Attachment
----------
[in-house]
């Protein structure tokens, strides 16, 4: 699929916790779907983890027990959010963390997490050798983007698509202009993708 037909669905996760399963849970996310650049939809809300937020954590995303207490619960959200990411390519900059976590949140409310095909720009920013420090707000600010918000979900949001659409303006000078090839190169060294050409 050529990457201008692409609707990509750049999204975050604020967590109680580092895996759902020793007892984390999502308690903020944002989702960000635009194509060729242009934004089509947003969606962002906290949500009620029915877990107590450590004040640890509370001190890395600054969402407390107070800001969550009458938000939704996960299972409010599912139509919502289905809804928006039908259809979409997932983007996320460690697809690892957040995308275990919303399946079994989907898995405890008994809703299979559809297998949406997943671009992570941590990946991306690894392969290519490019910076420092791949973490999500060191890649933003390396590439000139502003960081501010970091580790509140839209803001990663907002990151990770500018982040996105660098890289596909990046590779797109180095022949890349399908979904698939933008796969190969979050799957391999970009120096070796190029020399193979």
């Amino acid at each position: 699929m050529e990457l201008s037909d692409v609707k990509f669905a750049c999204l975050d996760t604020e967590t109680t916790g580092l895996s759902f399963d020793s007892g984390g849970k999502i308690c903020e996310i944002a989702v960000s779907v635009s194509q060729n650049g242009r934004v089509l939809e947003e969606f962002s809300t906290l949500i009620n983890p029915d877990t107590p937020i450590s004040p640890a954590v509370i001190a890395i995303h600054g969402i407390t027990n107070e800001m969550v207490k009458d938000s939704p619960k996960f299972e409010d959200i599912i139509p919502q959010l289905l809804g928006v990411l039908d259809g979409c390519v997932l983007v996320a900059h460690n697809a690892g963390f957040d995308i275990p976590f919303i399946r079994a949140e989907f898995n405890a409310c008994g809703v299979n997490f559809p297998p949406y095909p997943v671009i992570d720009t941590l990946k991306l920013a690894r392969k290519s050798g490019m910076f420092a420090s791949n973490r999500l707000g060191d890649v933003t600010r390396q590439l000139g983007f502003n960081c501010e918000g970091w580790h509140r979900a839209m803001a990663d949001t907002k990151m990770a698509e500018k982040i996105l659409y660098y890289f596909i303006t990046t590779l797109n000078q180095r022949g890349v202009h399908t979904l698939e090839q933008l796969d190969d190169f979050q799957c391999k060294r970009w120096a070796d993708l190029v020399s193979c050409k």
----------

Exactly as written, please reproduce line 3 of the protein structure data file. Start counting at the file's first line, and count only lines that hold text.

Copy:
């Amino acid at each position: 699929m050529e990457l201008s037909d692409v609707k990509f669905a750049c999204l975050d996760t604020e967590t109680t916790g580092l895996s759902f399963d020793s007892g984390g849970k999502i308690c903020e996310i944002a989702v960000s779907v635009s194509q060729n650049g242009r934004v089509l939809e947003e969606f962002s809300t906290l949500i009620n983890p029915d877990t107590p937020i450590s004040p640890a954590v509370i001190a890395i995303h600054g969402i407390t027990n107070e800001m969550v207490k009458d938000s939704p619960k996960f299972e409010d959200i599912i139509p919502q959010l289905l809804g928006v990411l039908d259809g979409c390519v997932l983007v996320a900059h460690n697809a690892g963390f957040d995308i275990p976590f919303i399946r079994a949140e989907f898995n405890a409310c008994g809703v299979n997490f559809p297998p949406y095909p997943v671009i992570d720009t941590l990946k991306l920013a690894r392969k290519s050798g490019m910076f420092a420090s791949n973490r999500l707000g060191d890649v933003t600010r390396q590439l000139g983007f502003n960081c501010e918000g970091w580790h509140r979900a839209m803001a990663d949001t907002k990151m990770a698509e500018k982040i996105l659409y660098y890289f596909i303006t990046t590779l797109n000078q180095r022949g890349v202009h399908t979904l698939e090839q933008l796969d190969d190169f979050q799957c391999k060294r970009w120096a070796d993708l190029v020399s193979c050409k």